Why we created Gig Performer

Sep 15, 2018 | Gig Performer Blog

The short answer is we needed it ourselves! The long answer is, well, much longer, so read on.

Although I was using various MIDI sequencers and DAWs since the 80s, I only got back into live performance about nine years ago. As a Mac user I was naturally drawn to Apple MainStage, which, at the time, I felt was going to be just perfect for me. At the time, I was still doing the Rick Wakeman/Keith Emerson thing. You know, surrounding myself with about 9 keyboards including a Korg Oasys, a Prophet 8, a Moog Voyager, a twin-manual Hammond clone and various MIDI keyboard controllers.

However, I soon ran into some very bizarre problems with MainStage, the details of which are beyond the scope of this article but suffice it to say that I just couldn’t get things to work reliably the way I needed.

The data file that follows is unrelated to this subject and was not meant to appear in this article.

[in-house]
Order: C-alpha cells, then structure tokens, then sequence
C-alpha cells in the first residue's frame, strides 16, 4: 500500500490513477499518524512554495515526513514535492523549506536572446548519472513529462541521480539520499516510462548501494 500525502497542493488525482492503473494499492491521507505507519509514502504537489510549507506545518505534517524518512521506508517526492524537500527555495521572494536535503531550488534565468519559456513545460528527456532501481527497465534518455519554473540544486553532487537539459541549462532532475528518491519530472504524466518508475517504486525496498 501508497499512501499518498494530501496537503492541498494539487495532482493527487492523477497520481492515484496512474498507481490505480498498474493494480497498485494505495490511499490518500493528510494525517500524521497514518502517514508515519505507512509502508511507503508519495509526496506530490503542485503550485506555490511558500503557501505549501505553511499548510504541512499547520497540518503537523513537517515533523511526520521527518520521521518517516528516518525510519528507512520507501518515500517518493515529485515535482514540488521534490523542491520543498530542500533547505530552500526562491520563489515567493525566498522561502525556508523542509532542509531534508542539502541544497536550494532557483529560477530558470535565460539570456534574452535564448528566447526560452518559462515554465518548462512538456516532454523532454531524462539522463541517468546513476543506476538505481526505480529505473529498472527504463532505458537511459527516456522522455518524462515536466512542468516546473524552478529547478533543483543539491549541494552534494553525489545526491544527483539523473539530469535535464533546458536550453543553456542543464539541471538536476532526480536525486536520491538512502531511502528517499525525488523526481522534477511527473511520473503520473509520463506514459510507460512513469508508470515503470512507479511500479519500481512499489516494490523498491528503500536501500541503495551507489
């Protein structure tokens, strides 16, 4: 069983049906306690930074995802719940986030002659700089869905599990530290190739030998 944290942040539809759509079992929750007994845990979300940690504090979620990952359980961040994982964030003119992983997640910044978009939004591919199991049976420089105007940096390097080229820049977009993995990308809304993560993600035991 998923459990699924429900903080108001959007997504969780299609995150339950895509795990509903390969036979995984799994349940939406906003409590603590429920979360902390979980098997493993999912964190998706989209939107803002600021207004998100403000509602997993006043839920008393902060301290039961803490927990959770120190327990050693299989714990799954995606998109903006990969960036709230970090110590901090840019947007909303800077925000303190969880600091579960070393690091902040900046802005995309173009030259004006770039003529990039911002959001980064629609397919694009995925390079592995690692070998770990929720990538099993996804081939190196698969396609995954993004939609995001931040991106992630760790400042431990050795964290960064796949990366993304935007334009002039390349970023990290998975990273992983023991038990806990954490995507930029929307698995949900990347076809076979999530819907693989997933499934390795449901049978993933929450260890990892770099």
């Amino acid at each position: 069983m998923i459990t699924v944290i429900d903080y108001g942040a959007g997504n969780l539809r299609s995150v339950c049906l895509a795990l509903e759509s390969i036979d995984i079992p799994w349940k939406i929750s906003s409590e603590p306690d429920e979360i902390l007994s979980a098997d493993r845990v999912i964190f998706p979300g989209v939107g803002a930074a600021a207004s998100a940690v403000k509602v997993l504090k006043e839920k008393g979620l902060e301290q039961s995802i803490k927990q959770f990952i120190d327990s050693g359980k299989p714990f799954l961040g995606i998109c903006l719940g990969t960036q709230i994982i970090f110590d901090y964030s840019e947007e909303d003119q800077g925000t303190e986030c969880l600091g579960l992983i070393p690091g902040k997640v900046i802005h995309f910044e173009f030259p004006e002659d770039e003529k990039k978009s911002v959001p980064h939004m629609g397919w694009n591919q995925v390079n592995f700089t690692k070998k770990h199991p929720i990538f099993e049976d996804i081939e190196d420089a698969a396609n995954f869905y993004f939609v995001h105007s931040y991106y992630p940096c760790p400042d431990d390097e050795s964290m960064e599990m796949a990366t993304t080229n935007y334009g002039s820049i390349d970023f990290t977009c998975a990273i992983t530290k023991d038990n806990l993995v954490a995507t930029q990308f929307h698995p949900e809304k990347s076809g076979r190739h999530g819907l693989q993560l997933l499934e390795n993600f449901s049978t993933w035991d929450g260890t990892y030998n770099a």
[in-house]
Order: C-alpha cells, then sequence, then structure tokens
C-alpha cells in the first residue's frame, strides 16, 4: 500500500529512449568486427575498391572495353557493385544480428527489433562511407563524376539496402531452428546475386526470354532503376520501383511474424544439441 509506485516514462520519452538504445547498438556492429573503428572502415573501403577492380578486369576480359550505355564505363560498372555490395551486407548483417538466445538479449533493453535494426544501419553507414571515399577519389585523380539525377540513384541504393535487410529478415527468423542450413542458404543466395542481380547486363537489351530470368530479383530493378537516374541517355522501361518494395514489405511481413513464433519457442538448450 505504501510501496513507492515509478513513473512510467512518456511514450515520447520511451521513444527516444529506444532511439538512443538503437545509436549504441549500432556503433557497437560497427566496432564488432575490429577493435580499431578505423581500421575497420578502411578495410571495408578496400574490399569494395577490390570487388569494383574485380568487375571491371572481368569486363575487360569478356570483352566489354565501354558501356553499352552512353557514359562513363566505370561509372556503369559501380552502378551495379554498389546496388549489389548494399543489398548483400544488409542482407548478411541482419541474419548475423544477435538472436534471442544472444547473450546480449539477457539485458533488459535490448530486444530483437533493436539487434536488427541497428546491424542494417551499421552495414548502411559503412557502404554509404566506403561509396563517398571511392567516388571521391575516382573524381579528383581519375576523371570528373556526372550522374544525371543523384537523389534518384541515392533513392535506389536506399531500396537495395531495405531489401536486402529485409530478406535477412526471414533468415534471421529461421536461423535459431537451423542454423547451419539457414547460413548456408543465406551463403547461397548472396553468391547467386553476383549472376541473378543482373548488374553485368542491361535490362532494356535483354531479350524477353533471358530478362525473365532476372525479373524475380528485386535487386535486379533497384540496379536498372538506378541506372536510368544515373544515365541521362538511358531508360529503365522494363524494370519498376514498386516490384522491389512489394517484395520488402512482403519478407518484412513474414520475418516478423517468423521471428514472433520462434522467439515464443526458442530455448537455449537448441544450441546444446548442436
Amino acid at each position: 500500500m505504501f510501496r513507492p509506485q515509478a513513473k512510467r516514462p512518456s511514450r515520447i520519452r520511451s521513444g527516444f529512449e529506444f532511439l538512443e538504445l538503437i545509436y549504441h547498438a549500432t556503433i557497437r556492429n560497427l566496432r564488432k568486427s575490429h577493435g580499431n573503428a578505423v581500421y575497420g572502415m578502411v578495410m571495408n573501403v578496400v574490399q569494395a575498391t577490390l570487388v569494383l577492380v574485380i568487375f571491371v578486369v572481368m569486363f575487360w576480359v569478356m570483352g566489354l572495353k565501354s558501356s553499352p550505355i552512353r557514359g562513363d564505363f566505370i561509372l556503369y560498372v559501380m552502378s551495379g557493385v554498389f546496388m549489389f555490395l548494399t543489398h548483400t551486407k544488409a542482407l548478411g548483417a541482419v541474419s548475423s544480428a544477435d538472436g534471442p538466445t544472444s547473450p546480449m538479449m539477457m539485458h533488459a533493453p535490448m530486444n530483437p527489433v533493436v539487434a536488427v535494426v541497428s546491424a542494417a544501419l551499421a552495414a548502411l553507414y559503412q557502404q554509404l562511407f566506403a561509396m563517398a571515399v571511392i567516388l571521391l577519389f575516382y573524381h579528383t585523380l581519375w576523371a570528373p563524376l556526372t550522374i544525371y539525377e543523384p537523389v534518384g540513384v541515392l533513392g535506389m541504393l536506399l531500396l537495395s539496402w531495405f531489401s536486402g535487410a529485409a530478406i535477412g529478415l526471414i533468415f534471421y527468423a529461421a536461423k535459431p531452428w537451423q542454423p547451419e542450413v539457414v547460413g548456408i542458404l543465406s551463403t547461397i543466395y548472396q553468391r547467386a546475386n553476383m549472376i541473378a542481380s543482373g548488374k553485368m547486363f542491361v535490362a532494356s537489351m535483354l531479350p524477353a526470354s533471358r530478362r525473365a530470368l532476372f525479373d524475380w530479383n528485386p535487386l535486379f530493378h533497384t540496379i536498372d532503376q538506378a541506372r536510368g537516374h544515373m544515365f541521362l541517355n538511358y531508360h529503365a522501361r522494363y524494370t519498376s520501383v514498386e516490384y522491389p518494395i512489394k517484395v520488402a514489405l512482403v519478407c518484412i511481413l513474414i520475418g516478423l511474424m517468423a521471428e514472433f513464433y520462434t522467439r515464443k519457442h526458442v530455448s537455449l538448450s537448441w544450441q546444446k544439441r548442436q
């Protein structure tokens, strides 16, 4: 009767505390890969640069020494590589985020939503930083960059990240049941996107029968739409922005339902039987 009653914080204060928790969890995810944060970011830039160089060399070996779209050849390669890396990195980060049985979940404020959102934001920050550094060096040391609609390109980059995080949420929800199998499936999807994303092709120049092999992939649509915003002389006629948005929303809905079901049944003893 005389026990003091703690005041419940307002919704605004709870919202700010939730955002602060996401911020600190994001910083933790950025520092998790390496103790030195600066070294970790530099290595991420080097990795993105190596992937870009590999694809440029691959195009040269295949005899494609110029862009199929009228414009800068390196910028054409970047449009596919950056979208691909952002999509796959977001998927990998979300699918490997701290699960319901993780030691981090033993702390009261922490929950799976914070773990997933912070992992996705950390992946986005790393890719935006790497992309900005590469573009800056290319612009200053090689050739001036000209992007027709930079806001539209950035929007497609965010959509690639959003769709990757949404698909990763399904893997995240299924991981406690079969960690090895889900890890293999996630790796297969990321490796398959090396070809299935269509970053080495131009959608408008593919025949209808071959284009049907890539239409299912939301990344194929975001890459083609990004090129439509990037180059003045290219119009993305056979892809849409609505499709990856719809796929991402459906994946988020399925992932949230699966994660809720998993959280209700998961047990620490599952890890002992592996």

My next approach was to implement MainStage functionality using MaxMSP version 5 from Cycling74. I wrote a 3-part article about how I did this which you can read on our old blog page. It was an ongoing project and it worked sufficiently well that I went on tour several times with that environment. Unfortunately, newer versions of Max were becoming much less reliable and I was forced to stick with MaxMSP version 5 even though newer versions had some really cool features, particularly editing related, that would have been really helpful. A bigger problem was that VST support in MaxMSP was becoming problematic and unreliable, at least for the ways in which I needed to use them.